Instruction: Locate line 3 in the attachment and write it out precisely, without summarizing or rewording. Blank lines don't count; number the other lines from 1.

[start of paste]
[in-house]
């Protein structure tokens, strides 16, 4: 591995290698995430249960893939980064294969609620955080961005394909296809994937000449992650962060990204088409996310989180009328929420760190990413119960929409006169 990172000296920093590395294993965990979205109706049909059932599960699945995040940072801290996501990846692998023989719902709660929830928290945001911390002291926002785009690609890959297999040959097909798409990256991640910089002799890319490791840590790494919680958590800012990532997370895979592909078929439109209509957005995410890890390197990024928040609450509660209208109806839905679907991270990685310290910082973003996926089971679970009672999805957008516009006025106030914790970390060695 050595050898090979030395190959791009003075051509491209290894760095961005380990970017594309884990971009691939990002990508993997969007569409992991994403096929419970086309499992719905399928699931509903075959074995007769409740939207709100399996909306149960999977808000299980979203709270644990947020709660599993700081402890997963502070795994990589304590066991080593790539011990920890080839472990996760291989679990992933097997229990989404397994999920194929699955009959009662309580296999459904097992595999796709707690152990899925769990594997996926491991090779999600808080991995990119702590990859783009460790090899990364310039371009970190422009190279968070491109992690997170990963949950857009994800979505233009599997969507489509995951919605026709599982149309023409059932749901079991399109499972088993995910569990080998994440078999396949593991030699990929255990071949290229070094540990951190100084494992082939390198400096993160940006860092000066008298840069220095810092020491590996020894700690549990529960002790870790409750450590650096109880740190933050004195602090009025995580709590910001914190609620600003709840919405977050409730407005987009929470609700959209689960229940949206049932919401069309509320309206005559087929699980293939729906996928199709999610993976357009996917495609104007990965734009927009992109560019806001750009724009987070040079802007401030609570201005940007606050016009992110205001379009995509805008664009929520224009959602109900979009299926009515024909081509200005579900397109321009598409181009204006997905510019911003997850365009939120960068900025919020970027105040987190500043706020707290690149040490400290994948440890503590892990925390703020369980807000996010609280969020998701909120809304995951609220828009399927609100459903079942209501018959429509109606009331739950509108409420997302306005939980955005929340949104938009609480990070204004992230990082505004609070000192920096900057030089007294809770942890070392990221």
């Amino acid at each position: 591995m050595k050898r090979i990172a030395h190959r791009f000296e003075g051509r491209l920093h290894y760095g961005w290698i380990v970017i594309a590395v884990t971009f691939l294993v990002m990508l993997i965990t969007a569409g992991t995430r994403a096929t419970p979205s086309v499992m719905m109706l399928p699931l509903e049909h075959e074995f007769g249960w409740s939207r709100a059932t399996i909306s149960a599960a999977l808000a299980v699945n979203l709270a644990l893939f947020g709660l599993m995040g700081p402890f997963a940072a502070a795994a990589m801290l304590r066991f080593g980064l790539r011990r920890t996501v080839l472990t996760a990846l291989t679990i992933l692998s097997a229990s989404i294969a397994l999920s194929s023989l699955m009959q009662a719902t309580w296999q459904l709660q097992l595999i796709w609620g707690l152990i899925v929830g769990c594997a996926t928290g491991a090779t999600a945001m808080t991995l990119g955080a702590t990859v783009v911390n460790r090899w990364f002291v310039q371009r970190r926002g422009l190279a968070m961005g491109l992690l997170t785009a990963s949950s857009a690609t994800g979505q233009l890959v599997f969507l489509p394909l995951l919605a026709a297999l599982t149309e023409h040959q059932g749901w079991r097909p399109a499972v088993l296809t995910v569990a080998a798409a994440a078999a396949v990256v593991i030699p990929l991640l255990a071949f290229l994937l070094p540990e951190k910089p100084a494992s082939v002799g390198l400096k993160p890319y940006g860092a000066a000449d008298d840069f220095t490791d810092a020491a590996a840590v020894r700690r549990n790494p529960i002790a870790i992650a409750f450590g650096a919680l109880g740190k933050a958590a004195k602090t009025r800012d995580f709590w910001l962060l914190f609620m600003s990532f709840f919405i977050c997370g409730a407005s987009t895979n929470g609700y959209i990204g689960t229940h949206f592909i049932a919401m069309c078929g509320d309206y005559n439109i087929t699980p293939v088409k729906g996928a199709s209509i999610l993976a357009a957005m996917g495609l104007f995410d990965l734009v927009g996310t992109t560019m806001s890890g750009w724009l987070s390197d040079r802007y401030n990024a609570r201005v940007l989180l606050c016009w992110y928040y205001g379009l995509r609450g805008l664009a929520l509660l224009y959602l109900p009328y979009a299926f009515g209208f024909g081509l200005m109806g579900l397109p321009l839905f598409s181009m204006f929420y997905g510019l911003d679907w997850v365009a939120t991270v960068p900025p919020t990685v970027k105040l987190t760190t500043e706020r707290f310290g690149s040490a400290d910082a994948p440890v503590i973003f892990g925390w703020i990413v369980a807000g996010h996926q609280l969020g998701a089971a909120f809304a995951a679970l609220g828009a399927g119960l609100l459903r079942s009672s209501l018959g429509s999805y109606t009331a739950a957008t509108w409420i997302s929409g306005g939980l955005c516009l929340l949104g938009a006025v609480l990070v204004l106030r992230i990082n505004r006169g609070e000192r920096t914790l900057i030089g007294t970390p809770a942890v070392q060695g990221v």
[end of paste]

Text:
């Amino acid at each position: 591995m050595k050898r090979i990172a030395h190959r791009f000296e003075g051509r491209l920093h290894y760095g961005w290698i380990v970017i594309a590395v884990t971009f691939l294993v990002m990508l993997i965990t969007a569409g992991t995430r994403a096929t419970p979205s086309v499992m719905m109706l399928p699931l509903e049909h075959e074995f007769g249960w409740s939207r709100a059932t399996i909306s149960a599960a999977l808000a299980v699945n979203l709270a644990l893939f947020g709660l599993m995040g700081p402890f997963a940072a502070a795994a990589m801290l304590r066991f080593g980064l790539r011990r920890t996501v080839l472990t996760a990846l291989t679990i992933l692998s097997a229990s989404i294969a397994l999920s194929s023989l699955m009959q009662a719902t309580w296999q459904l709660q097992l595999i796709w609620g707690l152990i899925v929830g769990c594997a996926t928290g491991a090779t999600a945001m808080t991995l990119g955080a702590t990859v783009v911390n460790r090899w990364f002291v310039q371009r970190r926002g422009l190279a968070m961005g491109l992690l997170t785009a990963s949950s857009a690609t994800g979505q233009l890959v599997f969507l489509p394909l995951l919605a026709a297999l599982t149309e023409h040959q059932g749901w079991r097909p399109a499972v088993l296809t995910v569990a080998a798409a994440a078999a396949v990256v593991i030699p990929l991640l255990a071949f290229l994937l070094p540990e951190k910089p100084a494992s082939v002799g390198l400096k993160p890319y940006g860092a000066a000449d008298d840069f220095t490791d810092a020491a590996a840590v020894r700690r549990n790494p529960i002790a870790i992650a409750f450590g650096a919680l109880g740190k933050a958590a004195k602090t009025r800012d995580f709590w910001l962060l914190f609620m600003s990532f709840f919405i977050c997370g409730a407005s987009t895979n929470g609700y959209i990204g689960t229940h949206f592909i049932a919401m069309c078929g509320d309206y005559n439109i087929t699980p293939v088409k729906g996928a199709s209509i999610l993976a357009a957005m996917g495609l104007f995410d990965l734009v927009g996310t992109t560019m806001s890890g750009w724009l987070s390197d040079r802007y401030n990024a609570r201005v940007l989180l606050c016009w992110y928040y205001g379009l995509r609450g805008l664009a929520l509660l224009y959602l109900p009328y979009a299926f009515g209208f024909g081509l200005m109806g579900l397109p321009l839905f598409s181009m204006f929420y997905g510019l911003d679907w997850v365009a939120t991270v960068p900025p919020t990685v970027k105040l987190t760190t500043e706020r707290f310290g690149s040490a400290d910082a994948p440890v503590i973003f892990g925390w703020i990413v369980a807000g996010h996926q609280l969020g998701a089971a909120f809304a995951a679970l609220g828009a399927g119960l609100l459903r079942s009672s209501l018959g429509s999805y109606t009331a739950a957008t509108w409420i997302s929409g306005g939980l955005c516009l929340l949104g938009a006025v609480l990070v204004l106030r992230i990082n505004r006169g609070e000192r920096t914790l900057i030089g007294t970390p809770a942890v070392q060695g990221v």